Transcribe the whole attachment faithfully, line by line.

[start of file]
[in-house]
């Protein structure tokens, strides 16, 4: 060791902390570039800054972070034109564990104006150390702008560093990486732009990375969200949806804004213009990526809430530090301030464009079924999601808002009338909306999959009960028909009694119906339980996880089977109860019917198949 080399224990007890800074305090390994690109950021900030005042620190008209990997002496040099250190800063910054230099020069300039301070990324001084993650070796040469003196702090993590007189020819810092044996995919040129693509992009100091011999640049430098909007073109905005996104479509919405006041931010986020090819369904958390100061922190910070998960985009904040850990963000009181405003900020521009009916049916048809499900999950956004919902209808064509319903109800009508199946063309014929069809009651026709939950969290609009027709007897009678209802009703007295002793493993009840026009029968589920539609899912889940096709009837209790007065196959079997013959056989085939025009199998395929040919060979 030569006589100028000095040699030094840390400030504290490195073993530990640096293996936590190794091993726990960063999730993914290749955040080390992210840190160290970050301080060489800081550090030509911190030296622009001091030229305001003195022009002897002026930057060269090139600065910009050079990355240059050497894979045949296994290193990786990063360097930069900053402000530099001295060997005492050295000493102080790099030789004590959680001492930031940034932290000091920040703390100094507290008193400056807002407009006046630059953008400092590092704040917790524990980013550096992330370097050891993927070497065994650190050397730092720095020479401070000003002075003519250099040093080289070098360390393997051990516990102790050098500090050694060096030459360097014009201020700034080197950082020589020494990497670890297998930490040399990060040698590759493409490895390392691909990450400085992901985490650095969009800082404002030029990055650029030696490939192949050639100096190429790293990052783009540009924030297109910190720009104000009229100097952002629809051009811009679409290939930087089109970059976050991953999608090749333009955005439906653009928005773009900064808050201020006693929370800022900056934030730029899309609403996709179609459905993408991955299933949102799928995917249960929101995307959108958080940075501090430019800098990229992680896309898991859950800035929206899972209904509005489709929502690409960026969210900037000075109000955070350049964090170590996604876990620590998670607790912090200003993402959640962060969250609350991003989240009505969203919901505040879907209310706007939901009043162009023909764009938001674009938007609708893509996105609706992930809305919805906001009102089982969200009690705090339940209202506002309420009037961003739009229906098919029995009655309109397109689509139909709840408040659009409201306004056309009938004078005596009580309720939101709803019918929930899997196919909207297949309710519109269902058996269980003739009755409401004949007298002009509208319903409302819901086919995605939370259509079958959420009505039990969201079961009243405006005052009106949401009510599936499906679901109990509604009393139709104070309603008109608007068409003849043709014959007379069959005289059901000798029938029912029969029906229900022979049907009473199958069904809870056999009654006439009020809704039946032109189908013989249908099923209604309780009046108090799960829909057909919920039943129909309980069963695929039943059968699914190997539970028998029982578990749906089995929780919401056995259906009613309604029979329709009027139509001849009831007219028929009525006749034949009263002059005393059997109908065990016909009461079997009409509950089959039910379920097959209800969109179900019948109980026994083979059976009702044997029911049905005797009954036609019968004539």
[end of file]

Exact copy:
[in-house]
């Protein structure tokens, strides 16, 4: 060791902390570039800054972070034109564990104006150390702008560093990486732009990375969200949806804004213009990526809430530090301030464009079924999601808002009338909306999959009960028909009694119906339980996880089977109860019917198949 080399224990007890800074305090390994690109950021900030005042620190008209990997002496040099250190800063910054230099020069300039301070990324001084993650070796040469003196702090993590007189020819810092044996995919040129693509992009100091011999640049430098909007073109905005996104479509919405006041931010986020090819369904958390100061922190910070998960985009904040850990963000009181405003900020521009009916049916048809499900999950956004919902209808064509319903109800009508199946063309014929069809009651026709939950969290609009027709007897009678209802009703007295002793493993009840026009029968589920539609899912889940096709009837209790007065196959079997013959056989085939025009199998395929040919060979 030569006589100028000095040699030094840390400030504290490195073993530990640096293996936590190794091993726990960063999730993914290749955040080390992210840190160290970050301080060489800081550090030509911190030296622009001091030229305001003195022009002897002026930057060269090139600065910009050079990355240059050497894979045949296994290193990786990063360097930069900053402000530099001295060997005492050295000493102080790099030789004590959680001492930031940034932290000091920040703390100094507290008193400056807002407009006046630059953008400092590092704040917790524990980013550096992330370097050891993927070497065994650190050397730092720095020479401070000003002075003519250099040093080289070098360390393997051990516990102790050098500090050694060096030459360097014009201020700034080197950082020589020494990497670890297998930490040399990060040698590759493409490895390392691909990450400085992901985490650095969009800082404002030029990055650029030696490939192949050639100096190429790293990052783009540009924030297109910190720009104000009229100097952002629809051009811009679409290939930087089109970059976050991953999608090749333009955005439906653009928005773009900064808050201020006693929370800022900056934030730029899309609403996709179609459905993408991955299933949102799928995917249960929101995307959108958080940075501090430019800098990229992680896309898991859950800035929206899972209904509005489709929502690409960026969210900037000075109000955070350049964090170590996604876990620590998670607790912090200003993402959640962060969250609350991003989240009505969203919901505040879907209310706007939901009043162009023909764009938001674009938007609708893509996105609706992930809305919805906001009102089982969200009690705090339940209202506002309420009037961003739009229906098919029995009655309109397109689509139909709840408040659009409201306004056309009938004078005596009580309720939101709803019918929930899997196919909207297949309710519109269902058996269980003739009755409401004949007298002009509208319903409302819901086919995605939370259509079958959420009505039990969201079961009243405006005052009106949401009510599936499906679901109990509604009393139709104070309603008109608007068409003849043709014959007379069959005289059901000798029938029912029969029906229900022979049907009473199958069904809870056999009654006439009020809704039946032109189908013989249908099923209604309780009046108090799960829909057909919920039943129909309980069963695929039943059968699914190997539970028998029982578990749906089995929780919401056995259906009613309604029979329709009027139509001849009831007219028929009525006749034949009263002059005393059997109908065990016909009461079997009409509950089959039910379920097959209800969109179900019948109980026994083979059976009702044997029911049905005797009954036609019968004539």